I'm surprised there aren't more African artists participating in Live 8. I would have thought something on this scale would call for their presence. My worry is the difficulty of communicating these serious issues to a whole continent where a lot of poor people don't even have a television, but who are intrinsically connected to their culture. If you want to get the message to the poor, you have to use their language, which is their own music.
I appreciate that people want to take a stand and perform at a concert to call attention to the plight of Africa and our fight against poverty. I think it's very important. To put on these shows and say to the world: "Stop and think about what to do about Africa" is a noble idea, and I respect them. But to really make something happen, more African artists should be involved.
The biggest mistake many people make is that though they want to help Africa, they don't understand that the continent is very complex. People have to learn more. It's not enough just to know about the big cities like Dakar, Lagos or Johannesburg. If you want to help people, you have to put into the minds of all Africans that the future of this continent should start with them, with help from the rest of the world.
It will be Africans who are going to make this work. They're the ones who will work in a new hospital after the aid workers have gone. They have to be involved from the beginning, so that they understand what is going on, and what they will have to do afterwards. It's very good to organise a concert, or to have meetings in London or Edinburgh, but poverty in Africa needs more than one concert, or two concerts, or a year to talk about this. This is a process that has to include everyone.
I do feel it's very patronising as an African artist that more of us aren't involved. I met Bob Geldof when I did an Aids awareness concert in Cape Town, in the presence of Nelson Mandela. It was a great concert, the music was good, the intent was very honourable, but you couldn't see the people who were really sick with HIV/Aids in the crowd. They were far away from everything. It wasn't even on TV or radio. It's better strategy to make people interested in what is being done for them.
I realise there's integrity in what Live 8 is doing. But we have to be very careful because we live in a time where everything is about money, building a reputation, protecting a career. African people are used to hearing that people have done something for them, but then never seeing the money arrive.
It's good when Tony Blair or Mandela says that this year they are going to focus on African poverty. But all through the last decade people tried to help Africa but didn't find the right way to get aid to the people who really needed it. That is the problem. And I know the energy is here, especially among the young people, and they want to do things, but the money never arrives to help them.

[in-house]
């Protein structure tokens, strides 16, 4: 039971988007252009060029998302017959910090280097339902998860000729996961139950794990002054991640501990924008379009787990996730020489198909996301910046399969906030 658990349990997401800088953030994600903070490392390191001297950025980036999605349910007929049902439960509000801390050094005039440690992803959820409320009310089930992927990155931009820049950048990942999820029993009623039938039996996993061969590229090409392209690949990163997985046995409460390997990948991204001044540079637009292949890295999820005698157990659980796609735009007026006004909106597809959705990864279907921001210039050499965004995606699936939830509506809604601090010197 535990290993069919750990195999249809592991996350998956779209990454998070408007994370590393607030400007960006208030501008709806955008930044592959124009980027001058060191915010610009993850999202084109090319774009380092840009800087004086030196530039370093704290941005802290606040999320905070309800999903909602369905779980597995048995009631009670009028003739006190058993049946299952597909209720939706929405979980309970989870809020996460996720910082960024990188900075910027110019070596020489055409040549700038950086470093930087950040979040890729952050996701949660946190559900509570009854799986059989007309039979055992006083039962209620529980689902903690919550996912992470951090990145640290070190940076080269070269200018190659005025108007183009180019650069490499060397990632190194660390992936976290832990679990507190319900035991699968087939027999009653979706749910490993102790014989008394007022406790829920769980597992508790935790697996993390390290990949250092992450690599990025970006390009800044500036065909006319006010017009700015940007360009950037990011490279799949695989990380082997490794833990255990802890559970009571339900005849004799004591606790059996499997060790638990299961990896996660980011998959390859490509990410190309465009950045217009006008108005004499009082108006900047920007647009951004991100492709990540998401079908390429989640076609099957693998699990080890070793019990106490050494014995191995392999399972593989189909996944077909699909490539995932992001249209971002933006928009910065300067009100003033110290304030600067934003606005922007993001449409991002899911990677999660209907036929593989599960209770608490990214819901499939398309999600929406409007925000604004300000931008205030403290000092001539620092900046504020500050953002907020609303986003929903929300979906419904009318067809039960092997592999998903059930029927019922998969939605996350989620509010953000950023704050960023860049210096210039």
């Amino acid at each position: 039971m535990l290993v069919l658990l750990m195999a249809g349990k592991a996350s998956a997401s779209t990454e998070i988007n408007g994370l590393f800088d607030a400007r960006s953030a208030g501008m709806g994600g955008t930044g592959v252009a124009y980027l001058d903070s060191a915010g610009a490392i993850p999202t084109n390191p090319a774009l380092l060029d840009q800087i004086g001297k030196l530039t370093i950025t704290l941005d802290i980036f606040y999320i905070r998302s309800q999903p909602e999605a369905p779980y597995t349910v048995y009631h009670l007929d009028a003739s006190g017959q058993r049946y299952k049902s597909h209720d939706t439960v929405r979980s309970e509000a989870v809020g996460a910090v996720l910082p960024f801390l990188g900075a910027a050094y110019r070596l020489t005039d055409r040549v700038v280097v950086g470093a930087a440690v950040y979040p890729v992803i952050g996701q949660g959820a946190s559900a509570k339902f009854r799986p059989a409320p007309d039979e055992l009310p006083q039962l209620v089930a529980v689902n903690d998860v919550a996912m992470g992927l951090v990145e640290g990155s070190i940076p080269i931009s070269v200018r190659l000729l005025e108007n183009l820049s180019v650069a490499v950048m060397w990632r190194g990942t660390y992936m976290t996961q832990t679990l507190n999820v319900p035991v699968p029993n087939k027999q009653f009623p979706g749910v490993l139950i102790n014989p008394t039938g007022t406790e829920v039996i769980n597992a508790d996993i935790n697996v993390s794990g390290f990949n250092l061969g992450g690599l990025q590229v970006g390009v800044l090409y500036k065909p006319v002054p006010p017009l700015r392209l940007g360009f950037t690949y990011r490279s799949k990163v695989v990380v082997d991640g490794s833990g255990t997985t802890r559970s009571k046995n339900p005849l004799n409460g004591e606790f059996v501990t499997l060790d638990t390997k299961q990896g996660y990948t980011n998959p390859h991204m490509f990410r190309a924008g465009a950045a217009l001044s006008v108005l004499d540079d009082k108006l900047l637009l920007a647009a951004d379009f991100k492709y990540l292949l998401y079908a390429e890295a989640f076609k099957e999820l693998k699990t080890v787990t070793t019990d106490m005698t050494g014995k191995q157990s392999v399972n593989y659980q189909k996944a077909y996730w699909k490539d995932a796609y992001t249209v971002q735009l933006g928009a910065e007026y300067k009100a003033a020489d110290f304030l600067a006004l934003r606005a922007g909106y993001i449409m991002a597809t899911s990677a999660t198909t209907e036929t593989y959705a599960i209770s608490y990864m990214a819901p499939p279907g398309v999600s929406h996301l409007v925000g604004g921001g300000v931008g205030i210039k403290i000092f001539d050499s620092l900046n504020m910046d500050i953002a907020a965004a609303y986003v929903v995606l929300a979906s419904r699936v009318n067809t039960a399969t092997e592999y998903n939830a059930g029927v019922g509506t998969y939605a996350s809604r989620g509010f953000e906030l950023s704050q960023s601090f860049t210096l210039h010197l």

If, in a concert like Live 8, people don't give African artists the chance to appear, how are they going to add their voice? They need to be given a chance to bring something back to Africa. To have a few more African acts on the bill, aside from Youssou N'Dour, would make more sense.
We have a proverb: "The doctor is coming to help the one who is sick. The doctor is very noble in his actions, but the one who's sick is more concerned about how people are going to treat him." I think you have to talk to your patient. It is him who came to you and said: "Help me, I want you to heal me." So everything you do for him, you have to take the decision with him.
My problem isn't that I'm not involved myself: it's not seeing people like Salif Keita or Angélique Kidjo, who travel the world and talk about Africa. They're fighting to make people understand that we are all the same. These people should have a place in a concert like this. This is not about how many records African artists sell. It should be about the whole package. If African artists aren't given a chance, how are they going to sell records and take the message back to Africa? Sometimes it seems to be about keeping these artists down at a level where some people want them to stay.
I wish the concert success, but I ask them to consider very carefully what happens after the event. That's the important thing. Some young people in Africa may not go to school, but they are very intelligent and they are tired of all these people using the name of their continent without understanding their needs.
Baaba Maal headlines the Glastonbury JazzWorld stage with his band Daande Lenol on 25 June, and Prom 40 at the Royal Albert Hall on 13 August. He is a UN representative on the issue of HIV/Aids in Africa.